CHAPTER 7: PUNK ROCK
I kept it under my bed next to a He-Man lunchbox and loose collection of dirty magazines. Had my mom stumbled on either of my three treasures, I deduced it would bring an equal amount of discomfort and anxiety, though I could have probably explained away the Hustlers. Had she opened said lunchbox, well the dime bag and cocaine-y piece of glass would have been a little more difficult to justify, though to my mother, probably somewhat less than why I had my father’s 1959 Fender Stratocaster tucked under an old blanket.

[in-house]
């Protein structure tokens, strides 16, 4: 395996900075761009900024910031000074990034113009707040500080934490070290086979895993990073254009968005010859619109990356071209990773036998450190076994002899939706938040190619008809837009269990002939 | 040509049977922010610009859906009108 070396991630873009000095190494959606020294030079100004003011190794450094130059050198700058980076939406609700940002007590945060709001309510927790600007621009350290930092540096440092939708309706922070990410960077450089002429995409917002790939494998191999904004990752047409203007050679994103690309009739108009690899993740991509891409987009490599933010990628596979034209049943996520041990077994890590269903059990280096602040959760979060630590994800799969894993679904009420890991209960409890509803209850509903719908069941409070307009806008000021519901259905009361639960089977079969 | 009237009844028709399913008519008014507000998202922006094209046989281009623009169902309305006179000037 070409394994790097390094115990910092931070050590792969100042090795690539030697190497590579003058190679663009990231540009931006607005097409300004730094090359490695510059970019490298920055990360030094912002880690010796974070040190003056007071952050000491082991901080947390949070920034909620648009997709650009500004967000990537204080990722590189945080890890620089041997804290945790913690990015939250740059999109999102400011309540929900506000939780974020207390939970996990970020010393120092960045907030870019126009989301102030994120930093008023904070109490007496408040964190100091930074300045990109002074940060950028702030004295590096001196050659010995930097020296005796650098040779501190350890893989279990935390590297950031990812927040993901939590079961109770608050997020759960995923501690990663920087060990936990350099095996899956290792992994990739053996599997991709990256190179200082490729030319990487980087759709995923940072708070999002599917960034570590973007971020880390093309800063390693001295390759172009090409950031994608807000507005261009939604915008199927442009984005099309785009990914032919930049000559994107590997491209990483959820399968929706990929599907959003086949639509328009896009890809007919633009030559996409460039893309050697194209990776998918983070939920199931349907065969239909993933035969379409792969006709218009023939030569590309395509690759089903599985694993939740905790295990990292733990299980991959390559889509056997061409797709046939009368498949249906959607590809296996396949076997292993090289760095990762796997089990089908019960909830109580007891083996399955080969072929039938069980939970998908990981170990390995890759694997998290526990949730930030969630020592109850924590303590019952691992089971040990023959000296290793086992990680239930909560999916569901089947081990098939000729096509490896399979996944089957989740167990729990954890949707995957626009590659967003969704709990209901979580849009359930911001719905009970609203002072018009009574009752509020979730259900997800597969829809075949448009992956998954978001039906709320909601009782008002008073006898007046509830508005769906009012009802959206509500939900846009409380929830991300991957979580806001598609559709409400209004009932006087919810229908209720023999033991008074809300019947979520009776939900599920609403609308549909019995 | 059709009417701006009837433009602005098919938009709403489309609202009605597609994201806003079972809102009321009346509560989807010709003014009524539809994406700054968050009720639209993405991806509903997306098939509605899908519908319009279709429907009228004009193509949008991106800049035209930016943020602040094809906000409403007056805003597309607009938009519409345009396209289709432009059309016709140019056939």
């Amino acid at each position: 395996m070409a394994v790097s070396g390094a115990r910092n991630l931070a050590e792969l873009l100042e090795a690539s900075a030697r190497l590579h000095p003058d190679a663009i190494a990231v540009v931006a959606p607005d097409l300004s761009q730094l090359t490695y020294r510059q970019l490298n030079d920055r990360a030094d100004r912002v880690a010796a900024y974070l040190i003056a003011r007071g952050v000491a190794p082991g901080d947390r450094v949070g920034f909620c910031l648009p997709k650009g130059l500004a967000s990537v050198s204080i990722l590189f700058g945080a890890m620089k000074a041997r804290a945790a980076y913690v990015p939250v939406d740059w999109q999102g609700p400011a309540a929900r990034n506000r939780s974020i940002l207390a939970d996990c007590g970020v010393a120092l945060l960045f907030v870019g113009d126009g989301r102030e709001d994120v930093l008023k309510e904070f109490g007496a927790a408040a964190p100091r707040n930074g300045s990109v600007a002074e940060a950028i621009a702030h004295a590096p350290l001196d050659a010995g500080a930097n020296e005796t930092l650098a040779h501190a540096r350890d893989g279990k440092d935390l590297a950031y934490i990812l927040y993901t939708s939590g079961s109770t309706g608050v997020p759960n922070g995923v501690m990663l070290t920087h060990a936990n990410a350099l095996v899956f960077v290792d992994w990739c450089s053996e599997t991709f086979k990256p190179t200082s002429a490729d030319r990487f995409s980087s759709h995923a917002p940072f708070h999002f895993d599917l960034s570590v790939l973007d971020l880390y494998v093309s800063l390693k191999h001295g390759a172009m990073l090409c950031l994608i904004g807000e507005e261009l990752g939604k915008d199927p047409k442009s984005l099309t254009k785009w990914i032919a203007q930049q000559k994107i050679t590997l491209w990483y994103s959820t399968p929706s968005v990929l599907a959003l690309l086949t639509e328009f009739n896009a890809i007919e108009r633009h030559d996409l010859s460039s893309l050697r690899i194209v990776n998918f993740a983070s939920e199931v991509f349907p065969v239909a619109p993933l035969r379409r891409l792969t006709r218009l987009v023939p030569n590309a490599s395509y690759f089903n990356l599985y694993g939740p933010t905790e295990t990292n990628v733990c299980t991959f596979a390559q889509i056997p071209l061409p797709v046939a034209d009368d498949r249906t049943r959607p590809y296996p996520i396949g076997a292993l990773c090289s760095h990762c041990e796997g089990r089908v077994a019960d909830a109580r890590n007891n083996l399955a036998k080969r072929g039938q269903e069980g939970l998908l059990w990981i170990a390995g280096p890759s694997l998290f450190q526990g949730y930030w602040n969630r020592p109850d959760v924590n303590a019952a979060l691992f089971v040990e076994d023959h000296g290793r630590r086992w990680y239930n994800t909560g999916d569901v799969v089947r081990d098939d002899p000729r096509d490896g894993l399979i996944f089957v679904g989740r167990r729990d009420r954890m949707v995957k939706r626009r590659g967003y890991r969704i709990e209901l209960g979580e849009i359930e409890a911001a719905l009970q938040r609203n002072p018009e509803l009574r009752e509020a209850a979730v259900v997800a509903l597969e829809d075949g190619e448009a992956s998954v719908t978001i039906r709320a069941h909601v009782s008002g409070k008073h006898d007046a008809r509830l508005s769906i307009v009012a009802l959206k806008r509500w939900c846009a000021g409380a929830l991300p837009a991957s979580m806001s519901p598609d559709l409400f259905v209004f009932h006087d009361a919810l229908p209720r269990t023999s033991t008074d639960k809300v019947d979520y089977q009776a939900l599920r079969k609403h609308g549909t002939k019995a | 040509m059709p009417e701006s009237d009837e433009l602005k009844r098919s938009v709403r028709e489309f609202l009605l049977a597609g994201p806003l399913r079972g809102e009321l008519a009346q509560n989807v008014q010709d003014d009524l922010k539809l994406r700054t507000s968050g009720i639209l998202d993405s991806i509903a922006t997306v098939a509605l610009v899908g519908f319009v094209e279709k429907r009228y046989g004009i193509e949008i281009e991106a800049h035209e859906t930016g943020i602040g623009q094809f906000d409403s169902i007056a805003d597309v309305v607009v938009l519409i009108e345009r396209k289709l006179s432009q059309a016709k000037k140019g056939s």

The case was pristine. It was a sort of metallic black that shimmered in light, a single peace sign sticker centered on the back. It had two clasps, each with its separate three digit combination lock coded 666 and 420- hey, I never said the man was clever- and between them, a silver engraving with my father’s name and my mother’s (our) phone number on it. The velvet lining inside was soft to the touch. Under the neck was a box for picks, capo, tuner, rolling papers and a lighter, all of which were included. The strap was handmade and smelled like a freshly deadened cow.